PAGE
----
Margot was all of twelve blocks away. But in San Francisco you could travel through as many income levels, ethnic groups and religious doctrines in the same distance. You could go from boutiques to dime stores, nouvelle cuisine to packaged sandwiches, BMWs to battered Buicks, and back again. Once you passed California Street, though, a subtle shift occurred: Even though gentrification was reaching down here, too you were definitely in “the Fillmore.”
California Street separated many neighborhoods like that – Chinatown and downtown, Presidio Heights and Jordan Park, Seacliff and the Richmond – but here, Joel thought, it was like crossing the river Styx, with souls from both sides washed up on the shore. As he waited for the light to change, Joel recognized the woman in the fuzzy yellow bedroom slippers who sat on the sidewalk with her back against the wall of the croissanterie, laughing and then crying, with her head in her hands. Across the street, above the liquor store, hung a large banner: the lottery is here.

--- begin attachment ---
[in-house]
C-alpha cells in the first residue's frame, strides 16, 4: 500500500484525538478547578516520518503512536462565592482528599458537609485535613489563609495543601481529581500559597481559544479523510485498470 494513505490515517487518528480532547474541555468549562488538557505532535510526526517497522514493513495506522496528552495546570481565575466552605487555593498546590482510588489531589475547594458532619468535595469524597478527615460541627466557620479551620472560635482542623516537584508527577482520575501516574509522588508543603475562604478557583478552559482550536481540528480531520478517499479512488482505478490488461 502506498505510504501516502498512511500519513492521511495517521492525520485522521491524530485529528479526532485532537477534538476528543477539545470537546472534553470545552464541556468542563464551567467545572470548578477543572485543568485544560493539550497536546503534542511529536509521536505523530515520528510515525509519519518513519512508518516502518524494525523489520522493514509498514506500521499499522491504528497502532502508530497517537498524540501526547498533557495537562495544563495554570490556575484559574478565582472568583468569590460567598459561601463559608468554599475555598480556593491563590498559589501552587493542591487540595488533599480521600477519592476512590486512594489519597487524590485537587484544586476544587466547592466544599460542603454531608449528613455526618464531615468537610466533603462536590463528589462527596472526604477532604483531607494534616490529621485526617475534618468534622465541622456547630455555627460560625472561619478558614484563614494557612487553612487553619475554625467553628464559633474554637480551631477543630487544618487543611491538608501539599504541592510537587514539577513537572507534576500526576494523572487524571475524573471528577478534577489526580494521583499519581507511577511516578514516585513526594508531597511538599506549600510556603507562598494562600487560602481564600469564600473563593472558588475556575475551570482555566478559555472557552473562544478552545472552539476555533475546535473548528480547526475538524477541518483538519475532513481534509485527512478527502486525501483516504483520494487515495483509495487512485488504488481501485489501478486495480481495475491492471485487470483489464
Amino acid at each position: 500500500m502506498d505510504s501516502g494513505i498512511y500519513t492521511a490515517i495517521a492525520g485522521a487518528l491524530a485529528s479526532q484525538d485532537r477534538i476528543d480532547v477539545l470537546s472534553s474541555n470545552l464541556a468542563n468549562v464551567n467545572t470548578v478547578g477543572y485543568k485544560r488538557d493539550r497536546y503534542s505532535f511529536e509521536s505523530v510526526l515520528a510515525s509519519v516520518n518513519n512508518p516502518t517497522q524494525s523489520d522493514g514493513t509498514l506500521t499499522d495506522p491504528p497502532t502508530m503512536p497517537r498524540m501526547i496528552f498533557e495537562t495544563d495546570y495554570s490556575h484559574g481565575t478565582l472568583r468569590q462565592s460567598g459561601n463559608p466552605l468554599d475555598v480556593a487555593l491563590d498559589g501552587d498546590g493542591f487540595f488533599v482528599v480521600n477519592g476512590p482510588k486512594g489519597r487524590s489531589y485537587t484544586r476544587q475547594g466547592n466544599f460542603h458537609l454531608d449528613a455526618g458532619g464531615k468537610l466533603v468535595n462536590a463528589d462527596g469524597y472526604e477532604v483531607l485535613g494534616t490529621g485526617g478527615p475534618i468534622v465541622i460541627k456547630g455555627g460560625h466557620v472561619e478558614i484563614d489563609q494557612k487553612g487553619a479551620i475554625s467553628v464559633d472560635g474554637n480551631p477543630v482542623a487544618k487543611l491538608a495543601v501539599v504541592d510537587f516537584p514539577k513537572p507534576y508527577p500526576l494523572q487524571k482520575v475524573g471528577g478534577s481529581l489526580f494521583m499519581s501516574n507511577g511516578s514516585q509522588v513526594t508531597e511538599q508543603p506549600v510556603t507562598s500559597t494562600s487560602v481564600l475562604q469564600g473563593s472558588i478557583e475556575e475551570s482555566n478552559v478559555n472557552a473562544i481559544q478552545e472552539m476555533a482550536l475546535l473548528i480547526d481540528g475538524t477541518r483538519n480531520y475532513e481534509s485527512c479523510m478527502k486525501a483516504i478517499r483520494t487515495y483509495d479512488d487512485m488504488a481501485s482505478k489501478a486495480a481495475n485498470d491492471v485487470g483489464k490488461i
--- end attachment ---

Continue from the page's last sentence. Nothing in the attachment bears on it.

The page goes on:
The Playground Center occupied an old Victorian on Eddy, a couple of blocks from the projects. A private, nonprofit corporation, which had been formed “for the purpose of providing free day care for the children of qualified parents,” it was Margot Harvey’s creation, calling, and raison d’etre. The house itself was blue-gray, and covered with little brown scabs, the mementos of last year’s rainfall; the maintenance budget had all gone into plumbing repairs.
Joel parked in the driveway.